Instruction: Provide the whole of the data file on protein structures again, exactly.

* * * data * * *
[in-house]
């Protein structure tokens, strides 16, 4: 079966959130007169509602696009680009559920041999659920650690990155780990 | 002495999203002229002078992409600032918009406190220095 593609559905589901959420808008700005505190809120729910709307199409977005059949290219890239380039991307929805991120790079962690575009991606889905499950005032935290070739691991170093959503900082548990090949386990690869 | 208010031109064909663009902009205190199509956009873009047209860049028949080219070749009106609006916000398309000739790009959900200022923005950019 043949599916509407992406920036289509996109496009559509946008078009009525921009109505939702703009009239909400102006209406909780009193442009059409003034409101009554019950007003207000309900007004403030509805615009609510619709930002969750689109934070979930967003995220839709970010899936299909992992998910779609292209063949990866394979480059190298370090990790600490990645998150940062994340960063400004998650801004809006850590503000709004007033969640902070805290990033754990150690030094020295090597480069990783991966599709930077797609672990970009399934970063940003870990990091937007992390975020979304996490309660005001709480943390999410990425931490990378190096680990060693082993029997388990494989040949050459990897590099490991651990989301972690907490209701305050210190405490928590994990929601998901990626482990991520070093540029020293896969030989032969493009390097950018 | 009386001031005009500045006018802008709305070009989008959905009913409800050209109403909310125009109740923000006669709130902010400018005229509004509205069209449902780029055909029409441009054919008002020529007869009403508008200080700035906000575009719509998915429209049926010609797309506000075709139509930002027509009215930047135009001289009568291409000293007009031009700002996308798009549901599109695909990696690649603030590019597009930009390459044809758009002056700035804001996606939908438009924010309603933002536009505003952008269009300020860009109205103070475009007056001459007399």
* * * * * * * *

[in-house]
């Protein structure tokens, strides 16, 4: 079966959130007169509602696009680009559920041999659920650690990155780990 | 002495999203002229002078992409600032918009406190220095 593609559905589901959420808008700005505190809120729910709307199409977005059949290219890239380039991307929805991120790079962690575009991606889905499950005032935290070739691991170093959503900082548990090949386990690869 | 208010031109064909663009902009205190199509956009873009047209860049028949080219070749009106609006916000398309000739790009959900200022923005950019 043949599916509407992406920036289509996109496009559509946008078009009525921009109505939702703009009239909400102006209406909780009193442009059409003034409101009554019950007003207000309900007004403030509805615009609510619709930002969750689109934070979930967003995220839709970010899936299909992992998910779609292209063949990866394979480059190298370090990790600490990645998150940062994340960063400004998650801004809006850590503000709004007033969640902070805290990033754990150690030094020295090597480069990783991966599709930077797609672990970009399934970063940003870990990091937007992390975020979304996490309660005001709480943390999410990425931490990378190096680990060693082993029997388990494989040949050459990897590099490991651990989301972690907490209701305050210190405490928590994990929601998901990626482990991520070093540029020293896969030989032969493009390097950018 | 009386001031005009500045006018802008709305070009989008959905009913409800050209109403909310125009109740923000006669709130902010400018005229509004509205069209449902780029055909029409441009054919008002020529007869009403508008200080700035906000575009719509998915429209049926010609797309506000075709139509930002027509009215930047135009001289009568291409000293007009031009700002996308798009549901599109695909990696690649603030590019597009930009390459044809758009002056700035804001996606939908438009924010309603933002536009505003952008269009300020860009109205103070475009007056001459007399």